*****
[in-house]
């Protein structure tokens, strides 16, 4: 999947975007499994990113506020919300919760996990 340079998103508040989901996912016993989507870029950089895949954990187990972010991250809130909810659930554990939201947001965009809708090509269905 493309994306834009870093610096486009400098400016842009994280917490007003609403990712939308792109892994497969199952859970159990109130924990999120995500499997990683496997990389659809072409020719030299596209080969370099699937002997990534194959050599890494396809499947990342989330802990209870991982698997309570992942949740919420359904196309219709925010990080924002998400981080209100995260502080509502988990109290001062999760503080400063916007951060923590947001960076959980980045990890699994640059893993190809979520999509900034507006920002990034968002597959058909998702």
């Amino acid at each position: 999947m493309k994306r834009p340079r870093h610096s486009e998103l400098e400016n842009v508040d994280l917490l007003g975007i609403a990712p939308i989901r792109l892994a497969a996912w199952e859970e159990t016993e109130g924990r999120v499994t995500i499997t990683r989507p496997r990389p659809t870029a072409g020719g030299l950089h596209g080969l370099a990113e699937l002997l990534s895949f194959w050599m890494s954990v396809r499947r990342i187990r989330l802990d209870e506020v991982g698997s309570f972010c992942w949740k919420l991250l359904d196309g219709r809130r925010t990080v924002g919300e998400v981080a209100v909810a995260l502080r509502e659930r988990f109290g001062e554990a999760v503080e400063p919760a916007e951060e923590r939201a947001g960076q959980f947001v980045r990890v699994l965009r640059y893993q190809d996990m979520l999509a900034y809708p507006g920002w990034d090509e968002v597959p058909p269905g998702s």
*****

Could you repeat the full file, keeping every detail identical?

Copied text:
[in-house]
């Protein structure tokens, strides 16, 4: 999947975007499994990113506020919300919760996990 340079998103508040989901996912016993989507870029950089895949954990187990972010991250809130909810659930554990939201947001965009809708090509269905 493309994306834009870093610096486009400098400016842009994280917490007003609403990712939308792109892994497969199952859970159990109130924990999120995500499997990683496997990389659809072409020719030299596209080969370099699937002997990534194959050599890494396809499947990342989330802990209870991982698997309570992942949740919420359904196309219709925010990080924002998400981080209100995260502080509502988990109290001062999760503080400063916007951060923590947001960076959980980045990890699994640059893993190809979520999509900034507006920002990034968002597959058909998702």
């Amino acid at each position: 999947m493309k994306r834009p340079r870093h610096s486009e998103l400098e400016n842009v508040d994280l917490l007003g975007i609403a990712p939308i989901r792109l892994a497969a996912w199952e859970e159990t016993e109130g924990r999120v499994t995500i499997t990683r989507p496997r990389p659809t870029a072409g020719g030299l950089h596209g080969l370099a990113e699937l002997l990534s895949f194959w050599m890494s954990v396809r499947r990342i187990r989330l802990d209870e506020v991982g698997s309570f972010c992942w949740k919420l991250l359904d196309g219709r809130r925010t990080v924002g919300e998400v981080a209100v909810a995260l502080r509502e659930r988990f109290g001062e554990a999760v503080e400063p919760a916007e951060e923590r939201a947001g960076q959980f947001v980045r990890v699994l965009r640059y893993q190809d996990m979520l999509a900034y809708p507006g920002w990034d090509e968002v597959p058909p269905g998702s």